10. Veggie Chips
When you want a salty snack and you think you are making a good choice with veggie chips rather than potato chips, we have some bad news for you. These crispy veggie chips that come in lots of fun colors are fried in oil and processed just like regular chips. So don't get confused because they are placed in the health food snack section of the supermarket. They are still chips and filled with sodium and oil.
A better alternative to store-bought veggie chips is to make your own. Use an air fryer and organic vegetables to make homemade veggie chips that will be leaps and bounds better for you than those bags at the store.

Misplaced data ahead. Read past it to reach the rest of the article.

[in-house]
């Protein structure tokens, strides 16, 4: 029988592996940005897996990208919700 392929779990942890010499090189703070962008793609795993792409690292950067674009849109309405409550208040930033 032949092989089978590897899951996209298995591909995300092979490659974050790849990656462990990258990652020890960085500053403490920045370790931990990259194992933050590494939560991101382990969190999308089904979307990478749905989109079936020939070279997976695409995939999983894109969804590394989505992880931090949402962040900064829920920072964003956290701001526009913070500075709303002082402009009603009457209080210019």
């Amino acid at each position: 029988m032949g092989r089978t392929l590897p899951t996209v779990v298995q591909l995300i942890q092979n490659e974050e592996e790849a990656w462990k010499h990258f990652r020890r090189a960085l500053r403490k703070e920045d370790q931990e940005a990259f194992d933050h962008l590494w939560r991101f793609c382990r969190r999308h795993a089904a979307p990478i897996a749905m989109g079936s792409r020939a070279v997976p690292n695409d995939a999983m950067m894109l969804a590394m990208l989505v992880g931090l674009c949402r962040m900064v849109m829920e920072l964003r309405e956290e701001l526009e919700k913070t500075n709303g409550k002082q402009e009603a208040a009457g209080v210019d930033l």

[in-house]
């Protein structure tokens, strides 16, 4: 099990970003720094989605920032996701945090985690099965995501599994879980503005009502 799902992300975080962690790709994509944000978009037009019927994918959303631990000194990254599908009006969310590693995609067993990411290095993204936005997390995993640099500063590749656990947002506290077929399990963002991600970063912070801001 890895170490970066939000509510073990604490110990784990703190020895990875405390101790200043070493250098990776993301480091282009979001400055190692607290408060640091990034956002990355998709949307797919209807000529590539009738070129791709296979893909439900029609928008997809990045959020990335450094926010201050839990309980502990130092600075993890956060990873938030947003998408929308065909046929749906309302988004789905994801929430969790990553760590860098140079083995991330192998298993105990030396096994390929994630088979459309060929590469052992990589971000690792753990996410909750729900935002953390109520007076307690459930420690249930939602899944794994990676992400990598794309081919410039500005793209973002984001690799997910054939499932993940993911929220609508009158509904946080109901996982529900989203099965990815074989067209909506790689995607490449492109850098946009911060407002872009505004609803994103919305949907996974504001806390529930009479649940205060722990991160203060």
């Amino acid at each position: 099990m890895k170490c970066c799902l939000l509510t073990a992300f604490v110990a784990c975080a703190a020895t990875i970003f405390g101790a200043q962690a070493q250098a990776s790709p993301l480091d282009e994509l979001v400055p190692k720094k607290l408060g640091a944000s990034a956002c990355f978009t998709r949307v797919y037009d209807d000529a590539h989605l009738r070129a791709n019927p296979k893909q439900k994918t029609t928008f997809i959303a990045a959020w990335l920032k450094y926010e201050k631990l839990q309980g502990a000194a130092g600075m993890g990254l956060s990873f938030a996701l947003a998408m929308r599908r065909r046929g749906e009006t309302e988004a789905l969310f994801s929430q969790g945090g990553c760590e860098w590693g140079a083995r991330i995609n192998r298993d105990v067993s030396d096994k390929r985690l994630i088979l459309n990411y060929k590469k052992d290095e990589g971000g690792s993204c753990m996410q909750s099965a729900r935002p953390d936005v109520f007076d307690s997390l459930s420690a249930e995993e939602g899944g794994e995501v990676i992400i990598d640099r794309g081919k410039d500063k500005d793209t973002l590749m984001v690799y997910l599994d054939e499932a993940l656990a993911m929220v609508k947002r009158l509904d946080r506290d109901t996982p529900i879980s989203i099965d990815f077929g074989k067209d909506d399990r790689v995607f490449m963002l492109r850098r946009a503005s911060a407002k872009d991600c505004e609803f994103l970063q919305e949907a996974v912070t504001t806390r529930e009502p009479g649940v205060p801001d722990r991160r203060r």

Here's a healthier homemade version of veggie chips that are just as good (or even better) than the store-bought versions.Print
- 2 of beets
- 2 of carrots
- 6 of kale leaves
- 2 tbsp of olive oil
- to taste of salt
- Preheat the air fryer to 360°F (180°C).
- Thinly slice the beets and carrots, and tear the kale leaves into bite-sized pieces.
- Toss the vegetables in olive oil and sprinkle with salt.
- Place the vegetables in the air fryer basket in a single layer.
- Air fry for 20-25 minutes, or until crispy, shaking the basket occasionally.
- Prep Time: 20 mins
- Cook Time: 25 mins
- Category: Snack
- Method: Air Frying
- Cuisine: American
Dietary choices are personal, and everyone has their own nutritional journey. But we hope this list can help you make good choices next time you do the weekly grocery run. Always talk to your health provider about any drastic dietary changes.
The image featured at the top of this post is ©New Africa/Shutterstock.com.